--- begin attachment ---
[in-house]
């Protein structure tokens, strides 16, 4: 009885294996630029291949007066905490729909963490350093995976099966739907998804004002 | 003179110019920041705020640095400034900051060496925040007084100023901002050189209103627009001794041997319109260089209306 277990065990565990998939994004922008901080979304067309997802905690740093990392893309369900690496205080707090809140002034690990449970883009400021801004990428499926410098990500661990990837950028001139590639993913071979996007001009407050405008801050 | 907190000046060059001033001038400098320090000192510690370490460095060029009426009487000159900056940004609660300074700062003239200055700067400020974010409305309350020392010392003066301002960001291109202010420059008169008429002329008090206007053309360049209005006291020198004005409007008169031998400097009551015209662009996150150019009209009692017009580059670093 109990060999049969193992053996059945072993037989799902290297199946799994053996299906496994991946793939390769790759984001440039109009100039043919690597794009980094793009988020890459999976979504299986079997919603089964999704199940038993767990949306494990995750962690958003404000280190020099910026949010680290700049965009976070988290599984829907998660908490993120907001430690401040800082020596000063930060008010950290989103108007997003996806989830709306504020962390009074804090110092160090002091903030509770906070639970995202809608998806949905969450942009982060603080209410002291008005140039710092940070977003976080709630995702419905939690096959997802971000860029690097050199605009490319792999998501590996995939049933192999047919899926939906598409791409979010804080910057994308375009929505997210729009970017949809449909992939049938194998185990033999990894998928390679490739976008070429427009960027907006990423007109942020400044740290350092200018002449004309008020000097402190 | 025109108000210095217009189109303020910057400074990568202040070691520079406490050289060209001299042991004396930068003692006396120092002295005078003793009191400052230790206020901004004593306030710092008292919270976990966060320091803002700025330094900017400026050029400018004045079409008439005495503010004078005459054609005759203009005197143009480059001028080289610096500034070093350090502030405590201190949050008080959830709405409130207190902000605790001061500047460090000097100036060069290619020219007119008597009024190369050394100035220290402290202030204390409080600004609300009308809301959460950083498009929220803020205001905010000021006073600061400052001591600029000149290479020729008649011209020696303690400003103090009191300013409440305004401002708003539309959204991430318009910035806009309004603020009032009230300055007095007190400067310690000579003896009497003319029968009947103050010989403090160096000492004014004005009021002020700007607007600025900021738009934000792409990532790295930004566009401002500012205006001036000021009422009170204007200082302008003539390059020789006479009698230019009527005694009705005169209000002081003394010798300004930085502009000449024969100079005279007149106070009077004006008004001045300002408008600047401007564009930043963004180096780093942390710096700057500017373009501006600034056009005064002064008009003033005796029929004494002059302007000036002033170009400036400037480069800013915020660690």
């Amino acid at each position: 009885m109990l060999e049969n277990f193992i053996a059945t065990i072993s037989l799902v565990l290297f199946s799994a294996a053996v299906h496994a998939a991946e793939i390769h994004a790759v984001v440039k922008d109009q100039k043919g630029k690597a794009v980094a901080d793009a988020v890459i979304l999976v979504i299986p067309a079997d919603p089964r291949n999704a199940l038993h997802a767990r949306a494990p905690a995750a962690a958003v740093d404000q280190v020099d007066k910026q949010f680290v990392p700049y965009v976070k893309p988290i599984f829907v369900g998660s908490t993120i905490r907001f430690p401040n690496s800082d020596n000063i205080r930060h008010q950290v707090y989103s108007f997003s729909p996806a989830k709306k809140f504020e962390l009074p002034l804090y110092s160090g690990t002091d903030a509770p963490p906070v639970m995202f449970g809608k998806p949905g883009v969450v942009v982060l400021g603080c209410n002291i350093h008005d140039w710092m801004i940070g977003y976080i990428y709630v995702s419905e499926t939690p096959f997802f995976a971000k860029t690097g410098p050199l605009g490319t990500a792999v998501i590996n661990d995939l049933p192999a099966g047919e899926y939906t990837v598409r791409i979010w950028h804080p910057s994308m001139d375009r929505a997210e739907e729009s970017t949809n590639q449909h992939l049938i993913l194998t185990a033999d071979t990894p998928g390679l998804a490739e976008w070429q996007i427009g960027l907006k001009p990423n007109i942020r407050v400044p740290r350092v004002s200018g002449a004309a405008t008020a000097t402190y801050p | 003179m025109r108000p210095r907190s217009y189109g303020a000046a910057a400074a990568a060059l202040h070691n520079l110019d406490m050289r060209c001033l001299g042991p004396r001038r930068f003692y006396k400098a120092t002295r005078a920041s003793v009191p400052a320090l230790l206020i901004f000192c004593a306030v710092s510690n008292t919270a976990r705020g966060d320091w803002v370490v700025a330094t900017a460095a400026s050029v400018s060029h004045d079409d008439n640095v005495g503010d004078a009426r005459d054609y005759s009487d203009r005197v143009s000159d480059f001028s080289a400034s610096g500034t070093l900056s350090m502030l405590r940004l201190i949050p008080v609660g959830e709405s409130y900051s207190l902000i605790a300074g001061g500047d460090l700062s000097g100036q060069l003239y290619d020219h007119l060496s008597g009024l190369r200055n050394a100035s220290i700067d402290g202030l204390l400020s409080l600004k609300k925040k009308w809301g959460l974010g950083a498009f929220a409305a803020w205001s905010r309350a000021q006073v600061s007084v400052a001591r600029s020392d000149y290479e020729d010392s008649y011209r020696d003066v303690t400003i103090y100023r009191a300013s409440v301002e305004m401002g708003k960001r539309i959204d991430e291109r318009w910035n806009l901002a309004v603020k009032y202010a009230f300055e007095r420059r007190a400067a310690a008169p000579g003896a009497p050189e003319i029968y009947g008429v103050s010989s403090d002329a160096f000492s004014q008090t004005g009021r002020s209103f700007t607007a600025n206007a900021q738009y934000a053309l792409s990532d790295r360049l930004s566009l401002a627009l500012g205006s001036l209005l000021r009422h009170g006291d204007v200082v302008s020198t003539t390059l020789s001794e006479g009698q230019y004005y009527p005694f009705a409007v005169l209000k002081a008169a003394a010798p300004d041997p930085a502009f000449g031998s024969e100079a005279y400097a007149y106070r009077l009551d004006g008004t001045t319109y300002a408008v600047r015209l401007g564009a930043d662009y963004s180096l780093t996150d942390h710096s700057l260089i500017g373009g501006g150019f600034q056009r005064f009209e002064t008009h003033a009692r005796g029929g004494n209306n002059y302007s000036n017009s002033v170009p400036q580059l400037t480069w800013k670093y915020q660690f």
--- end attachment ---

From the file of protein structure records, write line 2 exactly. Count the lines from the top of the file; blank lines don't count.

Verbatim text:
């Protein structure tokens, strides 16, 4: 009885294996630029291949007066905490729909963490350093995976099966739907998804004002 | 003179110019920041705020640095400034900051060496925040007084100023901002050189209103627009001794041997319109260089209306 277990065990565990998939994004922008901080979304067309997802905690740093990392893309369900690496205080707090809140002034690990449970883009400021801004990428499926410098990500661990990837950028001139590639993913071979996007001009407050405008801050 | 907190000046060059001033001038400098320090000192510690370490460095060029009426009487000159900056940004609660300074700062003239200055700067400020974010409305309350020392010392003066301002960001291109202010420059008169008429002329008090206007053309360049209005006291020198004005409007008169031998400097009551015209662009996150150019009209009692017009580059670093 109990060999049969193992053996059945072993037989799902290297199946799994053996299906496994991946793939390769790759984001440039109009100039043919690597794009980094793009988020890459999976979504299986079997919603089964999704199940038993767990949306494990995750962690958003404000280190020099910026949010680290700049965009976070988290599984829907998660908490993120907001430690401040800082020596000063930060008010950290989103108007997003996806989830709306504020962390009074804090110092160090002091903030509770906070639970995202809608998806949905969450942009982060603080209410002291008005140039710092940070977003976080709630995702419905939690096959997802971000860029690097050199605009490319792999998501590996995939049933192999047919899926939906598409791409979010804080910057994308375009929505997210729009970017949809449909992939049938194998185990033999990894998928390679490739976008070429427009960027907006990423007109942020400044740290350092200018002449004309008020000097402190 | 025109108000210095217009189109303020910057400074990568202040070691520079406490050289060209001299042991004396930068003692006396120092002295005078003793009191400052230790206020901004004593306030710092008292919270976990966060320091803002700025330094900017400026050029400018004045079409008439005495503010004078005459054609005759203009005197143009480059001028080289610096500034070093350090502030405590201190949050008080959830709405409130207190902000605790001061500047460090000097100036060069290619020219007119008597009024190369050394100035220290402290202030204390409080600004609300009308809301959460950083498009929220803020205001905010000021006073600061400052001591600029000149290479020729008649011209020696303690400003103090009191300013409440305004401002708003539309959204991430318009910035806009309004603020009032009230300055007095007190400067310690000579003896009497003319029968009947103050010989403090160096000492004014004005009021002020700007607007600025900021738009934000792409990532790295930004566009401002500012205006001036000021009422009170204007200082302008003539390059020789006479009698230019009527005694009705005169209000002081003394010798300004930085502009000449024969100079005279007149106070009077004006008004001045300002408008600047401007564009930043963004180096780093942390710096700057500017373009501006600034056009005064002064008009003033005796029929004494002059302007000036002033170009400036400037480069800013915020660690």